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Midnight Sun Review

by Charles Trapunski
2.5 out of 5 stars

Midnight Sun is a semi-fun ride for a good forty-five minutes or so. The only problem is that the movie is an hour and a half long. In fact, the moment that the Seattle-set, obviously Vancouver-shot, film changes from decent to blah is when the tonal shift from silly-cute funny romance into…well, it’s not really my place to say, but suffice it to say, it didn’t work.

The first half was also beset with a few problems, namely its two game leads, Bella Thorne and Patrick Schwarzenegger are mostly miscast, as she is barely believable as the adorkable Katie Price, who just wants to go outside but her serious condition called “XP”, means that she can’t. Of course, her red hair (dyed) makes her seem like, well, it doesn’t exactly make sense for Thorne’s character. In fact, the idea of her playing a more wild child character befitting of her real-life persona suggests that maybe she will one day find a really meaty role. But this one is pretty out of her range. Even worse off is the young Schwarzenegger, who brings all the depth of early Arnold (not a compliment) to the role of Charlie, a dude-bro swimmer and truck driver who, well, he takes his shirt off in one scene, and while he looks more like Maria except when he laughs, he has a nice six pack, so I guess that it is the extent of his range? Seriously, I’d watch the guy lift weights, but he doesn’t exactly do any heavy lifting of the acting kind.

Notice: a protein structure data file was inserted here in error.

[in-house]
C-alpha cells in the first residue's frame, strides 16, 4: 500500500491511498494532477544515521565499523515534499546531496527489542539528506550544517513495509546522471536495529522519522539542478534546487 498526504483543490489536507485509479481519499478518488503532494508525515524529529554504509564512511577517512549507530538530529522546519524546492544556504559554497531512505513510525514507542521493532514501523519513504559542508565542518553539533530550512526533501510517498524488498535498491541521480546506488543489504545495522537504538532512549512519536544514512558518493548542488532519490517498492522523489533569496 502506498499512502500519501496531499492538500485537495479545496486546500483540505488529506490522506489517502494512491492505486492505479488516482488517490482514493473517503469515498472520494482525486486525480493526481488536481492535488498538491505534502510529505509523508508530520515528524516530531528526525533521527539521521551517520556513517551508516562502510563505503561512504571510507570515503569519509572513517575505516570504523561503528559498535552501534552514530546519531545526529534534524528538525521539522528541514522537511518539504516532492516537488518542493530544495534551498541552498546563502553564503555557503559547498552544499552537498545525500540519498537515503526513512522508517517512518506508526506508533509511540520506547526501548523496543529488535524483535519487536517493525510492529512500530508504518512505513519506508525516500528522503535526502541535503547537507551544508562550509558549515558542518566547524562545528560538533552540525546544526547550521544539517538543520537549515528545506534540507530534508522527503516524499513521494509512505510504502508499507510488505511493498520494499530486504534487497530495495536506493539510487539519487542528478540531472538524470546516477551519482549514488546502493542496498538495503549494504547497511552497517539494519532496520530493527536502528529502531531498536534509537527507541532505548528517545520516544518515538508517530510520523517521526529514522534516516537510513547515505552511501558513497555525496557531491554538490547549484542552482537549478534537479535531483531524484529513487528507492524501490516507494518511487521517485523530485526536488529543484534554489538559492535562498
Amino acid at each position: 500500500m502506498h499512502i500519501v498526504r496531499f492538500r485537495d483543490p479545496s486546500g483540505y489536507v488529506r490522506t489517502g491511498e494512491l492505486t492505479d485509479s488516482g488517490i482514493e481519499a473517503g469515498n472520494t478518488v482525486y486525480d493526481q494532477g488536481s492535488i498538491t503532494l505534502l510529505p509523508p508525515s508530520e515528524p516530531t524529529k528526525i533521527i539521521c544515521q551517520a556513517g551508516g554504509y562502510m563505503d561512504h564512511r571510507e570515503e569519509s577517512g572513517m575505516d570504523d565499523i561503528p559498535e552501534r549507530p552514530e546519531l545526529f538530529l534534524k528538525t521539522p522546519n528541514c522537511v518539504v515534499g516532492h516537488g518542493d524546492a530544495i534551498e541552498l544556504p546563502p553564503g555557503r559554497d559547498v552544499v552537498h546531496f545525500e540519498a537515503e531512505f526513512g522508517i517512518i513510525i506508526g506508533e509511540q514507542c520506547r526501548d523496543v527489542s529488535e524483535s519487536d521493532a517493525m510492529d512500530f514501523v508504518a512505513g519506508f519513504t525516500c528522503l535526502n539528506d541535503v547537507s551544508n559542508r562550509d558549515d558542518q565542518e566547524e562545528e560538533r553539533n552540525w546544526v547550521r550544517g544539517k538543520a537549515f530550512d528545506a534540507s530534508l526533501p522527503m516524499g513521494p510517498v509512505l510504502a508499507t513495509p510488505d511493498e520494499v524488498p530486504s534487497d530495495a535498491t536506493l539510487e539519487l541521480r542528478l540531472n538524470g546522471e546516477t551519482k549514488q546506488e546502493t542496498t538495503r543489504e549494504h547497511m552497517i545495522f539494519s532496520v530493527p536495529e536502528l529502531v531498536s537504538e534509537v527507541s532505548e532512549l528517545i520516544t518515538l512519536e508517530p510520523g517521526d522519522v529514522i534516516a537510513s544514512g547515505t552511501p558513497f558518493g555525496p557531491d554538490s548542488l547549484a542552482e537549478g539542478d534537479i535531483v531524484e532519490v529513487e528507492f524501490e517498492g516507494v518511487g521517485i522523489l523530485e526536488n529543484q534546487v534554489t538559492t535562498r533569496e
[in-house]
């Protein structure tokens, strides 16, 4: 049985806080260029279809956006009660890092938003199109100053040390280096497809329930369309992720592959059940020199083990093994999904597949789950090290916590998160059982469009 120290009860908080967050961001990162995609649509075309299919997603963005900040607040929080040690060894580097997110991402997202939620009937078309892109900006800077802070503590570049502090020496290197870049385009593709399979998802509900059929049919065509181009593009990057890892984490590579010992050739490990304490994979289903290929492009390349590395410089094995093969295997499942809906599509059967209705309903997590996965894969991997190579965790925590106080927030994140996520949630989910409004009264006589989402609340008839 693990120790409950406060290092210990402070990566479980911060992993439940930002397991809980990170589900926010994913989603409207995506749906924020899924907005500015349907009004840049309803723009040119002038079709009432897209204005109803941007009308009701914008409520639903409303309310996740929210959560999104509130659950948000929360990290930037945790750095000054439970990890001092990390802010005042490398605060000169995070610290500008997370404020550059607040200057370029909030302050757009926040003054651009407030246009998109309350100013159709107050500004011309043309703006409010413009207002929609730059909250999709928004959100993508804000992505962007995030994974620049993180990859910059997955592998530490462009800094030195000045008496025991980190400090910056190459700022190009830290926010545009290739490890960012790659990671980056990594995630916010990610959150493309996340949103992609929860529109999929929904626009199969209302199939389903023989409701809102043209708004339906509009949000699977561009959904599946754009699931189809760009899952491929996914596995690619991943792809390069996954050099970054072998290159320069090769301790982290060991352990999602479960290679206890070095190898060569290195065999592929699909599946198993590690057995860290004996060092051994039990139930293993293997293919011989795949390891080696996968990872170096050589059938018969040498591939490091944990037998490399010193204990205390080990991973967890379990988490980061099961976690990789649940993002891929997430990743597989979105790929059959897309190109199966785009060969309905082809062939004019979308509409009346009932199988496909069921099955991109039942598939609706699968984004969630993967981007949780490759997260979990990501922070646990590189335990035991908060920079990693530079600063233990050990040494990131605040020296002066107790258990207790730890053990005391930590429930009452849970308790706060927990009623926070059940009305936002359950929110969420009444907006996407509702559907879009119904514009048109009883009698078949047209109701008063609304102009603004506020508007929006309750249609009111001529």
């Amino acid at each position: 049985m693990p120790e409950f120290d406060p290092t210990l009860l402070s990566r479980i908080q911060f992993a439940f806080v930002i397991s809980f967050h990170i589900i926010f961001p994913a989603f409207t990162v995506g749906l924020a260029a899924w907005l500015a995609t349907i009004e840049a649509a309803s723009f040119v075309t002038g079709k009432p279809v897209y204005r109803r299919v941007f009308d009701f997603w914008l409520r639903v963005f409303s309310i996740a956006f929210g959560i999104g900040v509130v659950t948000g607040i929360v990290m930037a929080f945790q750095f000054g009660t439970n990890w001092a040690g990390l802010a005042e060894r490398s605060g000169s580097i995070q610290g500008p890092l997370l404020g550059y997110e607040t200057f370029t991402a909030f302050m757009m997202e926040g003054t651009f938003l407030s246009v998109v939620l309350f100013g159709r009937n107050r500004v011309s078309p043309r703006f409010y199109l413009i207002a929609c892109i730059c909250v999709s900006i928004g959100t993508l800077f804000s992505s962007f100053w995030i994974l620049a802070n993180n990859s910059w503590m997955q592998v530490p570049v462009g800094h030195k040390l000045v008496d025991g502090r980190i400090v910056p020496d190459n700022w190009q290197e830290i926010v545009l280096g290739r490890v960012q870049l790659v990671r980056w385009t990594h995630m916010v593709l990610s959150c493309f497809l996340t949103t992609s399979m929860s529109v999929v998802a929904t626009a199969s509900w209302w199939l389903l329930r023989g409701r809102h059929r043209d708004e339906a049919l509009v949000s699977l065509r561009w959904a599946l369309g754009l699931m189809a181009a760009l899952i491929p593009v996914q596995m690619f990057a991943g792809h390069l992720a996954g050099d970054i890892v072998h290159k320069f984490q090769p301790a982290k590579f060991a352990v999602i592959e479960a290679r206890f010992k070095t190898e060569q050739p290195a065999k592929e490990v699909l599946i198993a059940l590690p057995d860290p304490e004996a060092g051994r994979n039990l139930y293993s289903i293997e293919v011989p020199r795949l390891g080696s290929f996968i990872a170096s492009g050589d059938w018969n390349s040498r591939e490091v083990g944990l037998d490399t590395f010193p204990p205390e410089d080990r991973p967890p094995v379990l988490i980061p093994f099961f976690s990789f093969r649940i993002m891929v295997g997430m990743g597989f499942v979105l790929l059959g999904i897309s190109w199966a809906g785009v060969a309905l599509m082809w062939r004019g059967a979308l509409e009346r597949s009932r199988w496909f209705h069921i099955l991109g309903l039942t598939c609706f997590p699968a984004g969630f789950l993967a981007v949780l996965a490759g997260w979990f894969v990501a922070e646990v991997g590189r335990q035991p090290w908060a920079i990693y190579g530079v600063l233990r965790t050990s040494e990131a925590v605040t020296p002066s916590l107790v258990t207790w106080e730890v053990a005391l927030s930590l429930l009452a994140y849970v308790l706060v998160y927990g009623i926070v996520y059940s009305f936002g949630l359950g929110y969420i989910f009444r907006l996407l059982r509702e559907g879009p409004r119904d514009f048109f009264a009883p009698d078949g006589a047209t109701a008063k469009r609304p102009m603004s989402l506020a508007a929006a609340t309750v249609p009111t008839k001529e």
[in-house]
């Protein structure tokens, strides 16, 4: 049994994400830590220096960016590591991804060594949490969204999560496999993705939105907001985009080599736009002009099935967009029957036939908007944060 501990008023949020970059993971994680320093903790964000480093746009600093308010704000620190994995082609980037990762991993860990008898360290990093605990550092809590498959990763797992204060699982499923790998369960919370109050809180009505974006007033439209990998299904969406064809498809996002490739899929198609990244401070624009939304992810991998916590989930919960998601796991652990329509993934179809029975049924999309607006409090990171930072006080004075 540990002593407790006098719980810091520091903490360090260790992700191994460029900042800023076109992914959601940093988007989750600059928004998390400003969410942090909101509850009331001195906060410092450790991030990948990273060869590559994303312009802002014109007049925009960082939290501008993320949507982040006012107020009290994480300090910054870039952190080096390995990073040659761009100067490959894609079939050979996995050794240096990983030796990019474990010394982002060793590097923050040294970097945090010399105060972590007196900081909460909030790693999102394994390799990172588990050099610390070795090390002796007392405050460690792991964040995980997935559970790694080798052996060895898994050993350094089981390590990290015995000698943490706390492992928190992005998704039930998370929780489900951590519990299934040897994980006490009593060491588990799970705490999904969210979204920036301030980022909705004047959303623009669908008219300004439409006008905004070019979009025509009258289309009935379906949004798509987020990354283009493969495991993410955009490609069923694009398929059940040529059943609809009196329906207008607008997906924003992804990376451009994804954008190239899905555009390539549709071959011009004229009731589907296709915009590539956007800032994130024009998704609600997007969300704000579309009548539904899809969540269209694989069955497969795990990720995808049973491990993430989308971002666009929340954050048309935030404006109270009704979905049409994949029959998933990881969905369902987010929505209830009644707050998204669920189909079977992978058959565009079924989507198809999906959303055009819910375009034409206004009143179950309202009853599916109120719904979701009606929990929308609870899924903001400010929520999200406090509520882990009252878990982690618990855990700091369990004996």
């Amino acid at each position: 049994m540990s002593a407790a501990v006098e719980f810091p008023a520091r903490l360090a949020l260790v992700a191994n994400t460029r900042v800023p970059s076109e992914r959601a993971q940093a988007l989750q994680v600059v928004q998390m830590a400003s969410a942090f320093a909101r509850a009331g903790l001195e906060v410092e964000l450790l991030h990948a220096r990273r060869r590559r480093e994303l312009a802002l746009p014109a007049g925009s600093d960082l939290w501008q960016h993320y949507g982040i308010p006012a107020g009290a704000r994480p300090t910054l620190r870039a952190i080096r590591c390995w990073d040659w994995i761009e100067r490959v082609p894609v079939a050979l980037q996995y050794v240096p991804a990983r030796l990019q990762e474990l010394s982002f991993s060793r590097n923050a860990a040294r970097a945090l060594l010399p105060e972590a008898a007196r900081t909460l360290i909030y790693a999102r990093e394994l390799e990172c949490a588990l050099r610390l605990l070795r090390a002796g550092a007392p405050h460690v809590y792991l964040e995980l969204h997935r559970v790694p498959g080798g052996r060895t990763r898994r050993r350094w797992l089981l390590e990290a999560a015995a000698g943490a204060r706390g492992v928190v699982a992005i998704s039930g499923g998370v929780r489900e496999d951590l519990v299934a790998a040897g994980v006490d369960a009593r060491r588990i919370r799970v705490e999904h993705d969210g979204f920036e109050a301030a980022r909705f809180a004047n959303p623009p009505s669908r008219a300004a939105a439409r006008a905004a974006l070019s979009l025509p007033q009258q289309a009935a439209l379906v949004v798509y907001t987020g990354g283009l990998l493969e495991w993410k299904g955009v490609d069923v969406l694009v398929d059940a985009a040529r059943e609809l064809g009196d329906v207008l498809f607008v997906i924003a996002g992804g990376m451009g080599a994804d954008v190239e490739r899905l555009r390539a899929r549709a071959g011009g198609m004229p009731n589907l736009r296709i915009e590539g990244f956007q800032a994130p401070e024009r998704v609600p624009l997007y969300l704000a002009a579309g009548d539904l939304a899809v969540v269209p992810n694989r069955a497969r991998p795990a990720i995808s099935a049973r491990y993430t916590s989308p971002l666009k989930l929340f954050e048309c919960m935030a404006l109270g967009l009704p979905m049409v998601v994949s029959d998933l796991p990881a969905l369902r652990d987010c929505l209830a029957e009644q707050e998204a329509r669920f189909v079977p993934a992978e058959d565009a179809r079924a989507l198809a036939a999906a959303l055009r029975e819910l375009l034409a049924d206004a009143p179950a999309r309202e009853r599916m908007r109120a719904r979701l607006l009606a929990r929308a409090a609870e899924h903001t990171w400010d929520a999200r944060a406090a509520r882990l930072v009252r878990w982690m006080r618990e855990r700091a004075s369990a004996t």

Anyway, the meet-cute between the pair works fairly well, and despite the miscasting (and the lack of any sort of chemistry), I kind of enjoyed hanging out in their teen world. The surprise of the film is comedian Rob Riggle as Katie’s father Jack, as he is mostly serious and if funny, it’s of the dorky dad variety, but man, Riggle is really good and shows a lot of range and acts the hell out of it. Give the guy a showcase and fast.

So the beginning part works as a teen comedy-ish drama but then this remake of a 2006 Japanese film attempts to get weepy. Midnight Sun ironically becomes too dark.

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